Philip H. Dybvig, a banking and finance expert at Washington University in St. Louis, is one of three economists awarded the Sveriges Riksbank Prize in Economic Sciences in Memory of Alfred Nobel 2022, the Royal Swedish Academy of Sciences announced Monday, Oct. 10.
Dybvig and University of Chicago Professor Douglas Diamond were selected for their seminal 1983 paper, “Bank Runs, Deposit Insurance, and Liquidity,” which introduced an economic model that explained why banks are subject to runs.
“Philip Dybvig is a brilliant economist whose work has been transformative in his field and has had an indelible impact on our nation’s financial markets and the health of our economy,” Chancellor Andrew D. Martin said. “By helping us to understand the role of banks in the economy, his research has been instrumental in how we respond to financial crises, and attempt to head them off in the first place.
“This is also a momentous day for Washington University. The Nobel Prize is a tremendous honor — first and foremost for the individual recipients, but also for their academic institutions. We’re extraordinarily proud to have a WashU faculty member recognized in this manner and we’re delighted to celebrate this remarkable achievement with him.”
Sharing the award with Dybvig and Diamond is Ben S. Bernanke, the former Federal Reserve chair. Bernake also published a paper in 1983 that explained how bank failures can propagate a financial crisis rather than simply being a result of the crisis.
Model stands test of time
The “Diamond-Dybvig model” became synonymous with the study of banking, financial crises, liquidity and bank runs. The paper demonstrated that all bank runs share the same DNA, despite different circumstances and triggers for panics. It has been cited more than 11,000 times since its publication in 1983.
“Our model showed how to view bank runs as rational behavior. If you think everyone else is going to take out their money, you’re going to take out your money, and that’s rational behavior,” said Dybvig, the Boatmen’s Bancshares Professor of Banking and Finance at WashU’s Olin Business School.
“The model shows that the liquidity provision for banks that makes them fragile is also what adds value to the economy. We worked really hard to make the model itself simple and it has become a workhorse model in banking, so it’s not the most difficult thing to do. It’s a model you can extend and still solve things.”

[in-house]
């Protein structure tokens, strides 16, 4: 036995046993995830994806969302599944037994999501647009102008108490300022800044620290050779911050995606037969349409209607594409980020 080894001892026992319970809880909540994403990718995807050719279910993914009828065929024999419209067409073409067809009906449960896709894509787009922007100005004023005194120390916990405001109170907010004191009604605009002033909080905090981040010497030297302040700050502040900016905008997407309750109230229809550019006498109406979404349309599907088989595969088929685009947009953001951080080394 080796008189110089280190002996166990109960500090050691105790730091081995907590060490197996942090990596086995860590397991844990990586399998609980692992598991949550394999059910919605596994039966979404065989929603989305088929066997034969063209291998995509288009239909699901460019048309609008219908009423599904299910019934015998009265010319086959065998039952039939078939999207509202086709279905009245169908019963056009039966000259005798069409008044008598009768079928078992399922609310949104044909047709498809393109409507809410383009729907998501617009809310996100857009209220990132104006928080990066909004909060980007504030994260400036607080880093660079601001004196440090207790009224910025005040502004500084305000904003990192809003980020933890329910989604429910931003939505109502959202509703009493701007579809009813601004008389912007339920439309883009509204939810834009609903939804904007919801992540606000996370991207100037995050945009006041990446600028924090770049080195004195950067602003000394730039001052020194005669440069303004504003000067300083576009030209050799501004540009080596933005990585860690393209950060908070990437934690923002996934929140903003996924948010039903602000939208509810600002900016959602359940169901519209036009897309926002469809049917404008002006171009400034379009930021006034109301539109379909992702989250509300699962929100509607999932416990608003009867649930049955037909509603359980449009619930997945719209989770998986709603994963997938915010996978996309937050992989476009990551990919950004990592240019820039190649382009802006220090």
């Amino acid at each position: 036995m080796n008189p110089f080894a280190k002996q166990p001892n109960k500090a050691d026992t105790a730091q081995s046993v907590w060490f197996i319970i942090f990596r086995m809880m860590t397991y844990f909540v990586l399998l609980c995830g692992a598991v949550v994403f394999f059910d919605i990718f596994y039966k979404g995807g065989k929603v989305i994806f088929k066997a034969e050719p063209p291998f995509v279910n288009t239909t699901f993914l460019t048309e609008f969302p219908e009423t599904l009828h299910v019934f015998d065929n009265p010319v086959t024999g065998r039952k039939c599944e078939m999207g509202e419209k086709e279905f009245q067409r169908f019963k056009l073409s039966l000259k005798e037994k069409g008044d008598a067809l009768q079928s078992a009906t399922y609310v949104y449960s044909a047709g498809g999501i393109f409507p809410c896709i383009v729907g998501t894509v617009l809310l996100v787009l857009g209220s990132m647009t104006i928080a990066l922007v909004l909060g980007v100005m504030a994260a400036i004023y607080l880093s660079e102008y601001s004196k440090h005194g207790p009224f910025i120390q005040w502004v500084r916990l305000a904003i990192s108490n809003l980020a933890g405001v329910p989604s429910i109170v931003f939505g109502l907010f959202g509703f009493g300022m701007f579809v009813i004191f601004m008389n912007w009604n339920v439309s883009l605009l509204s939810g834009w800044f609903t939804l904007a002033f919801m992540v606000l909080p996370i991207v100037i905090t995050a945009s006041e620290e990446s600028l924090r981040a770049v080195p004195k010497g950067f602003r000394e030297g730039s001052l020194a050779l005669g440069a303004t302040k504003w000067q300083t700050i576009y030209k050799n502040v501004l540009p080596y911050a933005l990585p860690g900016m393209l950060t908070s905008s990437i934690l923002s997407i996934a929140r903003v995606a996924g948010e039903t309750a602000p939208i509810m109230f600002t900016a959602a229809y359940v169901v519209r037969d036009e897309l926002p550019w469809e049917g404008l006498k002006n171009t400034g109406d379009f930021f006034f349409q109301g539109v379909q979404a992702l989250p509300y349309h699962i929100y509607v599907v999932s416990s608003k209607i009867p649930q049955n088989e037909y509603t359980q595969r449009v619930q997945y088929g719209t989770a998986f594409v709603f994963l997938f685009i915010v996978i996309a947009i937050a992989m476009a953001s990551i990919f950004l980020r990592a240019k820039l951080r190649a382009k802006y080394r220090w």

When Dybvig and Diamond created their model in 1983, there hadn’t been a bank run in the United States since the Great Depression, some 50 years or so earlier. When he and Diamond first presented the paper at the University of Pennsylvania’s Wharton School, they received pushback from audience members who believed bank runs were a thing of the past, Dybvig said.
Flash forward to the 2008 financial crisis.
“The model helped us to understand what we should be doing in a financial crisis. In the crisis in 2008, a lot of things run on banks — money market funds, the repo market, bank commercial paper. These aspects of the 2008 crisis all look very closely like what we wrote about in our paper. Our model gives policymakers a framework for how to think about what was going on,” Dybvig said.
“Phil Dybvig’s winning the 2022 Nobel prize in economics is a proud moment for Olin and WashU,” said Anjan Thakor, interim dean of Olin Business School and the John E. Simon Profesor of Finance.
“With his co-author, Douglas Diamond, Phil published a seminal paper on bank runs in 1983 that provided a rigorous theoretical model of how even an otherwise healthy bank can collapse due to a run on its deposits caused by a coordination failure among depositors. It provided an economic rationale for federal deposit insurance as a way to eliminate this possibility and became a workhorse model for a vast literature to follow on bank runs, panics and financial crises, thereby reshaping banking research on the issue of financial stability.”
Dybvig joined Olin’s faculty in 1990. He previously taught at Princeton University and was tenured at Yale University. He has published two textbooks and more than 35 articles in leading journals.
Dybvig joins a prestigious list of Nobel laureates affiliated with Washington University, 26 in all, many of whom did a significant portion of their award-winning work here. He is the second WashU person to receive the Nobel in economics.
The economics prize was established by Sweden’s central bank and first awarded in 1969, its formal name being the Sveriges Riksbank Prize in Economic Sciences in Memory of Alfred Nobel. The prize includes a cash award of 10 million Swedish kronor (nearly $900,000) and will be handed out Dec. 10.
Of waking up to the news that he was selected as one of this year’s winners, Dybvig said, “I’m really honored to be recognized along with Ben Bernanke and Doug Diamond. I seem to be the last person to know! I have so many messages on my phone.
“I really wish my PhD adviser Steve Ross [who taught at Yale and later at Massachusetts Institute of Technology] could be here to see this. He should have had a Nobel Prize. He would have been happy to see one of his students receive this.”